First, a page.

Down Under the Dream Downtown, Electric Room Lights Up For Soft Opening

6345096696385537502738394 3 zzatmosphere 090711 Down Under the Dream Downtown, Electric Room Lights Up For Soft Opening

The first night of Electric Room.

Electric Room, Nur Khan’s tiny nook of a space beneath the new porthole-clad Meatpacking District monolith that is the Dream Downtown, is accessed through a storage ramp, the steel innards of the hotel exposed overhead. Like most ramps this one is big, as it needs to fit massive trucks, but the overflow from the ONE Management party still managed to fill it side-to-side, and soon the crowd spilled into the street. Electric Room was hosting the after party and, yes, the line is long, but surely the reported 100-person capacity was a slight exaggeration, no?

That number turned out to be pretty accurate. When The Observer pushed back the sheets of velvet on the door and entered Electric Room we found ourselves in a square windowless parlor just slightly bigger than a barber shop, soft blues washing over the walls. There were not more than two dozen people present, and at its peak the place could not have surpassed that magic number of one hundred by more than a few.

It’s a nice space, lit in a way that even a Banksy-ish painting of Sid Vicious didn’t distract anyone too much. The same can be said for a blue neon sign, which spelled “all things evil” in nimble cursive. It will undoubtedly get more crowded on other nights, but the couches are well-placed for close conversation, and the high ceiling offers some suggestion of class. The low-ceilinged Kenmare and Don Hills — past places from Mr. Khan — were more involved in suggesting crass.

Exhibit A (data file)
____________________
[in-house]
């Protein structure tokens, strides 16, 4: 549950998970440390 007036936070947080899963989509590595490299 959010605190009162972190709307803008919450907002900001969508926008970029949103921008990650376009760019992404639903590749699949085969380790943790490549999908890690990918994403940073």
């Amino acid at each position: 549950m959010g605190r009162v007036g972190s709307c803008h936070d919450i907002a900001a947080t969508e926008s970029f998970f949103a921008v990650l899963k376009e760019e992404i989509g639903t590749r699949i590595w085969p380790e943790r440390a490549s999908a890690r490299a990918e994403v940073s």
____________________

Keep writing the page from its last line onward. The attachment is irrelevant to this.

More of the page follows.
Both approaches to a night out have their uses, though. To have a place as intimate as Electric Room has clear advantages — The Observer stood next to Adrien Grenier as he chatted up Courtney Love,  for instance, before watching as Mr. Grenier engaged in conversation with every model in a five-foot radius (there were many).

Toward the end of the night we ourselves sat next to Ms. Love, who had just finished playing a somewhat impromptu set at Hiro Ballroom. The singer recognized us from a recent interview regarding the talked-about pictures of her daughter, Frances Bean Cobain.

“I was so proud of Hedi [Slimane] for taking the pictures down,” Ms. Love said. “She’s 19, you know?”

Then Ms. Love looked up at the bevy of ONE models dancing with each other, all tall and skinny, standing in a nook where there was a painting — another Banksy homage — of a young couple locked in a kiss.

“Frances just wanted people to think she’s pretty,” she said.

Comments

  1. hey thanks nate, i think though, what i said accurately, was ” franny i think, ( i know i said i think) ” just was taking pictures to  see how she felt about herself, not what anyone else thought, and i think the hyperbole surrounding them got too much and Hedi and herself removed them, she wanted to know like any kid  that she is indeed, as beautiful, as i have always told her she is , and was proven right” possiblynot that articulate but you know along those lines.